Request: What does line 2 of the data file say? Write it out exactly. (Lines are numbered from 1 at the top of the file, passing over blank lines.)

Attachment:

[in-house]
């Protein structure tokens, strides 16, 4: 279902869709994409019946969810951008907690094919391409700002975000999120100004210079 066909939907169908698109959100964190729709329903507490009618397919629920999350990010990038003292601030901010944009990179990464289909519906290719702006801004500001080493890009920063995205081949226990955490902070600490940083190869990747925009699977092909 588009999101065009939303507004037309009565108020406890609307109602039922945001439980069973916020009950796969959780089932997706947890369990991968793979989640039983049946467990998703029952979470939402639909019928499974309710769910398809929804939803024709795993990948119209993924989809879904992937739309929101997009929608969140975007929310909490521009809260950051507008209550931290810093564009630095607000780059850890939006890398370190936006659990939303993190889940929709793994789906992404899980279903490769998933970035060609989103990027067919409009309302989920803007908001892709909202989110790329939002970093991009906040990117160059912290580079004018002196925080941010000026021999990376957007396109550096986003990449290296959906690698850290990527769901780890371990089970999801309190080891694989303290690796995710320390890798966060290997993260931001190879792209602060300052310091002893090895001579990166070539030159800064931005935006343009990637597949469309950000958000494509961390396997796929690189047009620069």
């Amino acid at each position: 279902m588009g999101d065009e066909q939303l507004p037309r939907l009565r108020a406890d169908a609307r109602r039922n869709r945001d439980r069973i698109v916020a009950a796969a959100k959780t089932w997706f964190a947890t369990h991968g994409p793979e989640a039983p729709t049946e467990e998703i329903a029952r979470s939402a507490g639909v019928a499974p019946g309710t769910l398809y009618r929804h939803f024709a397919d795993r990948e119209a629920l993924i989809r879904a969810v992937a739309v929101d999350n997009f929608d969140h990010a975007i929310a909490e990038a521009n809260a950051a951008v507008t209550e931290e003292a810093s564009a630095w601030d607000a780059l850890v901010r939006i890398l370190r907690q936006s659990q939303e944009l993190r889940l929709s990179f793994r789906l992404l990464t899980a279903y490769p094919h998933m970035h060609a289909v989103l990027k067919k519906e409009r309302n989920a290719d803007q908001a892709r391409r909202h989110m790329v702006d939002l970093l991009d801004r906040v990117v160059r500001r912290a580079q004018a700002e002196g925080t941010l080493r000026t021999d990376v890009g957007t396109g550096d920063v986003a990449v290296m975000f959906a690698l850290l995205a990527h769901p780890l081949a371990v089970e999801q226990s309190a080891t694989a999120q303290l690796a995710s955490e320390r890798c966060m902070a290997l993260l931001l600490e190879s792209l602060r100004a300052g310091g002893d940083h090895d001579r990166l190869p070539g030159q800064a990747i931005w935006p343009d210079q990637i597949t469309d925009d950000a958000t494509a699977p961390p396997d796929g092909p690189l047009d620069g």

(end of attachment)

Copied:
């Protein structure tokens, strides 16, 4: 279902869709994409019946969810951008907690094919391409700002975000999120100004210079 066909939907169908698109959100964190729709329903507490009618397919629920999350990010990038003292601030901010944009990179990464289909519906290719702006801004500001080493890009920063995205081949226990955490902070600490940083190869990747925009699977092909 588009999101065009939303507004037309009565108020406890609307109602039922945001439980069973916020009950796969959780089932997706947890369990991968793979989640039983049946467990998703029952979470939402639909019928499974309710769910398809929804939803024709795993990948119209993924989809879904992937739309929101997009929608969140975007929310909490521009809260950051507008209550931290810093564009630095607000780059850890939006890398370190936006659990939303993190889940929709793994789906992404899980279903490769998933970035060609989103990027067919409009309302989920803007908001892709909202989110790329939002970093991009906040990117160059912290580079004018002196925080941010000026021999990376957007396109550096986003990449290296959906690698850290990527769901780890371990089970999801309190080891694989303290690796995710320390890798966060290997993260931001190879792209602060300052310091002893090895001579990166070539030159800064931005935006343009990637597949469309950000958000494509961390396997796929690189047009620069």